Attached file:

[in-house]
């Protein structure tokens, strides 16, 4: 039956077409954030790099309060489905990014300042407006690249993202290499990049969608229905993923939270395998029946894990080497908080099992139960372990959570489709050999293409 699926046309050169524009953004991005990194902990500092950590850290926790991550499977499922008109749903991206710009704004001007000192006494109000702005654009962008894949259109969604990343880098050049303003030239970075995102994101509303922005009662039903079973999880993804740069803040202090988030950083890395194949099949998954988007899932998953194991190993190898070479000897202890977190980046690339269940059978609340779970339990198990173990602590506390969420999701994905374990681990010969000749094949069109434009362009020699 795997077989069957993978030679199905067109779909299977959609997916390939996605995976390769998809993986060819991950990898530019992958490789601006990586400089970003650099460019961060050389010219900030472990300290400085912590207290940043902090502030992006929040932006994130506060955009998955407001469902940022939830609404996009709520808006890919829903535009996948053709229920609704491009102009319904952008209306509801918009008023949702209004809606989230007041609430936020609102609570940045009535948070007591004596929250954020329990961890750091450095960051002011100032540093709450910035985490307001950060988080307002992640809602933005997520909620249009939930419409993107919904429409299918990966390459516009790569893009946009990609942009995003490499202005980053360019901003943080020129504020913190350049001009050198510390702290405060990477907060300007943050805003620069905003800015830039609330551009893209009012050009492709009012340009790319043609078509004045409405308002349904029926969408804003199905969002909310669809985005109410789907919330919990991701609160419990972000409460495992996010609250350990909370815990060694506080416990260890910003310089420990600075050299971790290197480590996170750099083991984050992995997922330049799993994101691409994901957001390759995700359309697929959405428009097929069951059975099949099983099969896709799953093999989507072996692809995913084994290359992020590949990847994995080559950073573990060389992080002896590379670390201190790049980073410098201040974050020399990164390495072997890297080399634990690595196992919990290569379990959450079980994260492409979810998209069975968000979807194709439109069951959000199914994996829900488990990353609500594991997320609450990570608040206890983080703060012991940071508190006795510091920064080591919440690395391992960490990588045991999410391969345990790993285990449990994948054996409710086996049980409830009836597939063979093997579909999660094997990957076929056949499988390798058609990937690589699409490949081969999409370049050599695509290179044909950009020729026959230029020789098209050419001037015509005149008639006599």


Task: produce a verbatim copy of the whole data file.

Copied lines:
[in-house]
């Protein structure tokens, strides 16, 4: 039956077409954030790099309060489905990014300042407006690249993202290499990049969608229905993923939270395998029946894990080497908080099992139960372990959570489709050999293409 699926046309050169524009953004991005990194902990500092950590850290926790991550499977499922008109749903991206710009704004001007000192006494109000702005654009962008894949259109969604990343880098050049303003030239970075995102994101509303922005009662039903079973999880993804740069803040202090988030950083890395194949099949998954988007899932998953194991190993190898070479000897202890977190980046690339269940059978609340779970339990198990173990602590506390969420999701994905374990681990010969000749094949069109434009362009020699 795997077989069957993978030679199905067109779909299977959609997916390939996605995976390769998809993986060819991950990898530019992958490789601006990586400089970003650099460019961060050389010219900030472990300290400085912590207290940043902090502030992006929040932006994130506060955009998955407001469902940022939830609404996009709520808006890919829903535009996948053709229920609704491009102009319904952008209306509801918009008023949702209004809606989230007041609430936020609102609570940045009535948070007591004596929250954020329990961890750091450095960051002011100032540093709450910035985490307001950060988080307002992640809602933005997520909620249009939930419409993107919904429409299918990966390459516009790569893009946009990609942009995003490499202005980053360019901003943080020129504020913190350049001009050198510390702290405060990477907060300007943050805003620069905003800015830039609330551009893209009012050009492709009012340009790319043609078509004045409405308002349904029926969408804003199905969002909310669809985005109410789907919330919990991701609160419990972000409460495992996010609250350990909370815990060694506080416990260890910003310089420990600075050299971790290197480590996170750099083991984050992995997922330049799993994101691409994901957001390759995700359309697929959405428009097929069951059975099949099983099969896709799953093999989507072996692809995913084994290359992020590949990847994995080559950073573990060389992080002896590379670390201190790049980073410098201040974050020399990164390495072997890297080399634990690595196992919990290569379990959450079980994260492409979810998209069975968000979807194709439109069951959000199914994996829900488990990353609500594991997320609450990570608040206890983080703060012991940071508190006795510091920064080591919440690395391992960490990588045991999410391969345990790993285990449990994948054996409710086996049980409830009836597939063979093997579909999660094997990957076929056949499988390798058609990937690589699409490949081969999409370049050599695509290179044909950009020729026959230029020789098209050419001037015509005149008639006599």